Obviously, bank employees, such as compliance professionals, who have visibility into the bank’s AML practices should be aware of the potential for personal liability, especially in light of the previously mentioned FinCEN and FINRA actions.
Other areas that could be problematic are compliance leaders focusing on the Foreign Corrupt Practices Act (FCPA) which, like AML, has the possibility for criminal penalties and those that cover fair lending and UDAAP-related areas where harm to large numbers of consumers is possible.
Influence of whistleblowing incentives
Besides the examination and enforcement power of the financial regulators, the Dodd-Frank Act specifically encourages whistleblowing to ferret out wrongdoing in financial institutions. One way it does so: Allowing whistleblowers to share in the financial penalties collected from successful enforcement actions that are assisted by their information.
In fact, the Securities and Exchange Commission awarded a whistleblower $30 million in 2014 and $17 million in 2016.
The media exposure given to these awards could substantially increase the rate of whistleblowing in the future. Compliance professionals should not discount the fact that others within the organization will know about potentially wrongful actions and report it for their own benefit.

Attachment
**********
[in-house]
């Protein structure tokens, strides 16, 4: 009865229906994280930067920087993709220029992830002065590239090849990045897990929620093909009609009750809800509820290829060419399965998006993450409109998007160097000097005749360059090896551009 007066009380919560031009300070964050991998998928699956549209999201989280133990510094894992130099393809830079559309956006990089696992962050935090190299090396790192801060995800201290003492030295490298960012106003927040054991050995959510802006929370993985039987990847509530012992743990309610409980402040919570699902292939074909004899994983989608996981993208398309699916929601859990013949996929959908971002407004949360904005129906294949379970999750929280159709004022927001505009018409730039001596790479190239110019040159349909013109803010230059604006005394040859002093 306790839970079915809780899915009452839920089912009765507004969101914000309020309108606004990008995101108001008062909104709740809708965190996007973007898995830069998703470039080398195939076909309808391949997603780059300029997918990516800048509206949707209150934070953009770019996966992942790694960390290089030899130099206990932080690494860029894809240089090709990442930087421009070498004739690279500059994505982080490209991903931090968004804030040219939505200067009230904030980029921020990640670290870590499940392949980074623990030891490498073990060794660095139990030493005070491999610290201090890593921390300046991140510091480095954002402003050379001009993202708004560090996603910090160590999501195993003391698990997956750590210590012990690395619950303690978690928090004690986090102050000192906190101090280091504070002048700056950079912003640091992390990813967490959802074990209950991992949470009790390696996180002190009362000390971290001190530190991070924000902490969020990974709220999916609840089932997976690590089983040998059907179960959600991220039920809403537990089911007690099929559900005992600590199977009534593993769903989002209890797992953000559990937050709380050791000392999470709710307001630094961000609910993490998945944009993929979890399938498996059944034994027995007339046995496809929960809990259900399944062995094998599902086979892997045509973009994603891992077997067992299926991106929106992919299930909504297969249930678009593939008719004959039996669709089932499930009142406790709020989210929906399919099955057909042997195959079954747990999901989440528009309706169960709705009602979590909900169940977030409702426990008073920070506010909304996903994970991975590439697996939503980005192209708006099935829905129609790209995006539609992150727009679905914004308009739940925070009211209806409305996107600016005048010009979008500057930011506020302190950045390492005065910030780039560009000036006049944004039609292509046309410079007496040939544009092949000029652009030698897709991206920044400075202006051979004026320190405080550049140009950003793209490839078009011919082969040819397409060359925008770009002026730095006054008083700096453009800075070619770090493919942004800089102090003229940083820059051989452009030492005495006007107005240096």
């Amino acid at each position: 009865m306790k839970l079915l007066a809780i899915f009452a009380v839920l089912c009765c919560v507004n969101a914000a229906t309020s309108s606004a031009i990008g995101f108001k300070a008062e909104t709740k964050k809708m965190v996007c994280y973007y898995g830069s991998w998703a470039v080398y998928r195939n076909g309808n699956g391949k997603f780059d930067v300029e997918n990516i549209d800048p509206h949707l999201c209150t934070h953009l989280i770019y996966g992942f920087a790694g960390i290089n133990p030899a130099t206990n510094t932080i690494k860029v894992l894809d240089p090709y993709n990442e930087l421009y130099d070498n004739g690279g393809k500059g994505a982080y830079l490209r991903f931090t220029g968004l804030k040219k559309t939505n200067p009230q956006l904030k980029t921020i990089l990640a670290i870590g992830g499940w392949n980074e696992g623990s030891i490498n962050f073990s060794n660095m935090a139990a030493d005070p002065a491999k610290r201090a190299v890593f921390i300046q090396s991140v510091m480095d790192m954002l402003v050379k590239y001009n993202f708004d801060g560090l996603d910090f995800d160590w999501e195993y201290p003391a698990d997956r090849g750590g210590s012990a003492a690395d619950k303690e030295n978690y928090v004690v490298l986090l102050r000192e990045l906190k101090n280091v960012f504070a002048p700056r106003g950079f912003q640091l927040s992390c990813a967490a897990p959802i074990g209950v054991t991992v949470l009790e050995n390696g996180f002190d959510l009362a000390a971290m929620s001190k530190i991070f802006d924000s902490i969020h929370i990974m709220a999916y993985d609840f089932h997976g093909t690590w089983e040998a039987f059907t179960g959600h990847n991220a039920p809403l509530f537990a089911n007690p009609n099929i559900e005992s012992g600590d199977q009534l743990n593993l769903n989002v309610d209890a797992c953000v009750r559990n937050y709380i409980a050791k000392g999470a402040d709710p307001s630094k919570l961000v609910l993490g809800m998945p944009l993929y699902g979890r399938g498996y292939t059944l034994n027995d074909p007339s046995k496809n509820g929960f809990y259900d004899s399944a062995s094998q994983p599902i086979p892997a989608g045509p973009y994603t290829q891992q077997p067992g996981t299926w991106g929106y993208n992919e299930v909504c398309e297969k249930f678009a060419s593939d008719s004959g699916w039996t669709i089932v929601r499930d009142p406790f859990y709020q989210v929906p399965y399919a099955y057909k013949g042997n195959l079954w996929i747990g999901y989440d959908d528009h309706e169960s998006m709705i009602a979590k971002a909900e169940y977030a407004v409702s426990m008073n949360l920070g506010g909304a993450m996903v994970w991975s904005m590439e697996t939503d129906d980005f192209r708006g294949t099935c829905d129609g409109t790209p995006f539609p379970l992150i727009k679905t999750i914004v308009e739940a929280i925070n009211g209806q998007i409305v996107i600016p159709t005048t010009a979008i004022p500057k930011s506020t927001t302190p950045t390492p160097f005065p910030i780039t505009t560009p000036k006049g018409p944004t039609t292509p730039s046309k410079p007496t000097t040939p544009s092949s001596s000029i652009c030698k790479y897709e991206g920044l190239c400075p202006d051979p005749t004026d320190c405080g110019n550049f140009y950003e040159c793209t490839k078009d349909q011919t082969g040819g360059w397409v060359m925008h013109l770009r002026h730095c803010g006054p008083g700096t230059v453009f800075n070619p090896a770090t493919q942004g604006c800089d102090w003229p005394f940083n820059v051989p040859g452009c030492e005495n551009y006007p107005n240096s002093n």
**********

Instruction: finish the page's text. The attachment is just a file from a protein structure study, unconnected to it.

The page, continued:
How can you safeguard yourself?
In light of these developments, what are the best ways for compliance leaders to protect themselves?
One typical response is to suggest increasing the directors and officers liability insurance that the institution purchases to protect its board members and staff. However, relying on D&O insurance as a silver bullet for personal liability can produce disappointing results. In some enforcement actions, regulatory agencies have stipulated that fines cannot be paid from the proceeds of any insurance policy, including D&O coverage.
Sometimes D&O insurance can be helpful in paying for a defense of a potential enforcement action or court case, but it is not a panacea for personal liability.
The most effective strategy for avoiding personal liability is to implement a robust risk management compliance program that thrives on transparency and truthfulness.
This may seem simplistic, but regulatory compliance as a risk management discipline is only just developing in some quarters. In the recent past, it was a considered, in some cases, just a poor cousin of the internal legal organization and expected to act as Legal would when risks are found.